Following Pete and Trisha’s exit from the bar – Pete, understandably, takes the night off – Horace and Sylvia have to deal with a drunk woman named Lucy (Lucy Taylor), who is causing a scene and swearing at the customers. Ultimately, Horace throws her out, but prior to that, she makes the point that Trisha, a Tourette’s sufferer, has also been shouting obscenities. Lucy also admits that she is an alcoholic. Both women are ill, but their treatment is radically different. This idea is drawn into even greater focus by the fact that Horace’s new girlfriend Rhonda also has a drinking problem and at the start of the episode we see Rhonda waking up and Horace immediately pouring her a drink, without prompting. When one pulls together the various connecting moments in the episode, it paints a highly complex point of view on mental illness and raises a number of questions about the way in which we as a society treat people who are struggling with it.
The episode ends with the most ominous shot there’s been in Horace and Pete, outside of the one of the door that preceded Uncle Pete committing suicide. In our review of Episode 5, which marked the end of Act 1, we made reference to an important shot in that episode, in which we see Horace and Pete sat at the bar. We said the following:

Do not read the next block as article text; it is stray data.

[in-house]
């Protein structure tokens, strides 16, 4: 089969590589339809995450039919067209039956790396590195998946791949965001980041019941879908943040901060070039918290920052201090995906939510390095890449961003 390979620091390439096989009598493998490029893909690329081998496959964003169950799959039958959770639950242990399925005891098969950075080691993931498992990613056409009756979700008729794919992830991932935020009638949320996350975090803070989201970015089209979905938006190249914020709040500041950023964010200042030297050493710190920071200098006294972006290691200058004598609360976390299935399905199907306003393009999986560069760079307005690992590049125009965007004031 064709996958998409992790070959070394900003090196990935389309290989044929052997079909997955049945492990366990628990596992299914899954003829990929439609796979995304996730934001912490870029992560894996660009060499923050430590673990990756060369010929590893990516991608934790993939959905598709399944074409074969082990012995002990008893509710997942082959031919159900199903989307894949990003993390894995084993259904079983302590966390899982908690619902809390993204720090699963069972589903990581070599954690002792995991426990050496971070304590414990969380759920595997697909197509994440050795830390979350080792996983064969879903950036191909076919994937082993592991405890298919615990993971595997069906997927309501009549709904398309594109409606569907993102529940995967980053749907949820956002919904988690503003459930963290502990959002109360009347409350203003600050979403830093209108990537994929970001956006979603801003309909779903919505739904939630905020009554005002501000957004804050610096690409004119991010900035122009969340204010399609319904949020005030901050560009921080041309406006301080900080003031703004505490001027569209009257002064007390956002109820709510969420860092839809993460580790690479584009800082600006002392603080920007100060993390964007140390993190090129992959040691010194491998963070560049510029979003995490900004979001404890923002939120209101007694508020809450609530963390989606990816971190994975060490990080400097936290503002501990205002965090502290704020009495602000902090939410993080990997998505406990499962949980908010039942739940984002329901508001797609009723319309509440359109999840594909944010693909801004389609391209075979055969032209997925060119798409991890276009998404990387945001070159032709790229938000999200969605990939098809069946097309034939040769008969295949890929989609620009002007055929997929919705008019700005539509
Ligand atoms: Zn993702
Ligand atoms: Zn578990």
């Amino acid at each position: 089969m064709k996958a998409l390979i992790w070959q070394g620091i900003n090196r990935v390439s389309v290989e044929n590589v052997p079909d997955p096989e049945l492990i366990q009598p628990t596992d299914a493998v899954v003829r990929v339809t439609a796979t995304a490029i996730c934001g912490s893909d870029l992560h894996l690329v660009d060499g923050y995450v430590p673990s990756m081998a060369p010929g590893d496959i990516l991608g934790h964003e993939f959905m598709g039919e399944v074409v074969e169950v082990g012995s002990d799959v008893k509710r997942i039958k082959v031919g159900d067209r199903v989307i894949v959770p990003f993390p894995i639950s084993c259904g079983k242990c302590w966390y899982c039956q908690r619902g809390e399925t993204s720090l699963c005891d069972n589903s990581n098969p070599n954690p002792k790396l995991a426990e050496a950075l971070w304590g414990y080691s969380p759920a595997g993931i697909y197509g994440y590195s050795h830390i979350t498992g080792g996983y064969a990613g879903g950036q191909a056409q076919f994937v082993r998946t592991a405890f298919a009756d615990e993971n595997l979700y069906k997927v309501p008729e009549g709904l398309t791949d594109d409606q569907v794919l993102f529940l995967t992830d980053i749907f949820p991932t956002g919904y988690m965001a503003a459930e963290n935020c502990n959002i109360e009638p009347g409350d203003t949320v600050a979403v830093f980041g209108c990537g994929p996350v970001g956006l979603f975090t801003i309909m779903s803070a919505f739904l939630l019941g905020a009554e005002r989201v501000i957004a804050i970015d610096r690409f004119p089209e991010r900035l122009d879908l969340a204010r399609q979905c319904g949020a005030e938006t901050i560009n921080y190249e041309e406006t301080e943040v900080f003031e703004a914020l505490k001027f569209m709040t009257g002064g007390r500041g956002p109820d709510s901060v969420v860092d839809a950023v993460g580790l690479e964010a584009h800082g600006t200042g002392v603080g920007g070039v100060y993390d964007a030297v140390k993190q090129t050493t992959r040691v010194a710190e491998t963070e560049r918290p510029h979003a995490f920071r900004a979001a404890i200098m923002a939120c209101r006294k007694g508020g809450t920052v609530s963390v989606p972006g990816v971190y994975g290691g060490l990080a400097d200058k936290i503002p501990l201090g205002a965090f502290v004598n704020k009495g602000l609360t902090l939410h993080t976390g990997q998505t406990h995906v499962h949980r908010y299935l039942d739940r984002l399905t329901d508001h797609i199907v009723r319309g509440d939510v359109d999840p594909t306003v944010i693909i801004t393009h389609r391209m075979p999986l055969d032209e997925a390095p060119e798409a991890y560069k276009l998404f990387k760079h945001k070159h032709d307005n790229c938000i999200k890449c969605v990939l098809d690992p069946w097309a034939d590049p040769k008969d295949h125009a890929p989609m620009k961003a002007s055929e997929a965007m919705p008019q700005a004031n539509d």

“Episode 5 ends with a sequence in which Horace and Pete sit down at the bar and drink coffee, while Dion and Paul Simon’s New York Is My Home plays on the jukebox in the background. The pair are positioned almost identically to how they were when they were drinking coffee at the start of Episode 1. This is no coincidence and speaks to the theme of change and lack of change that Episode 5, and the series as a whole, has been so strongly tapped into. So much has happened in the five episodes we’ve seen, including death, a cancer diagnosis and the end of multiple relationships, but Horace and Pete are still there, at the bar, drinking coffee.”
Episode 8 continues this story, a multi-episode Kuleshov effect, with a shot of Horace sat at the bar again, in the same position and framed by C.K. in the exact same manner. But Pete’s not there. Horace realises this, looks clearly affected by this fact and then looks deep into his coffee cup.
Following this, Sylvia steps out of the background and into focus – and into the position where Pete was previously. You can see screen grabs of the sequence below. The first shot is from Episode 1, the second from Episode 5 and the last two from this episode. It’s a sequence that strongly suggests something that Episode 5’s image seemed to be telling us wouldn’t happen: change. And it also clearly foreshadows a situation in the future in which things will get even worse for Pete.
Horace and Pete available to watch online on Amazon Prime Video as part of a £5.99 monthly subscription. It is also available to stream and download from Louis CK’s website in up to 1080p in any country.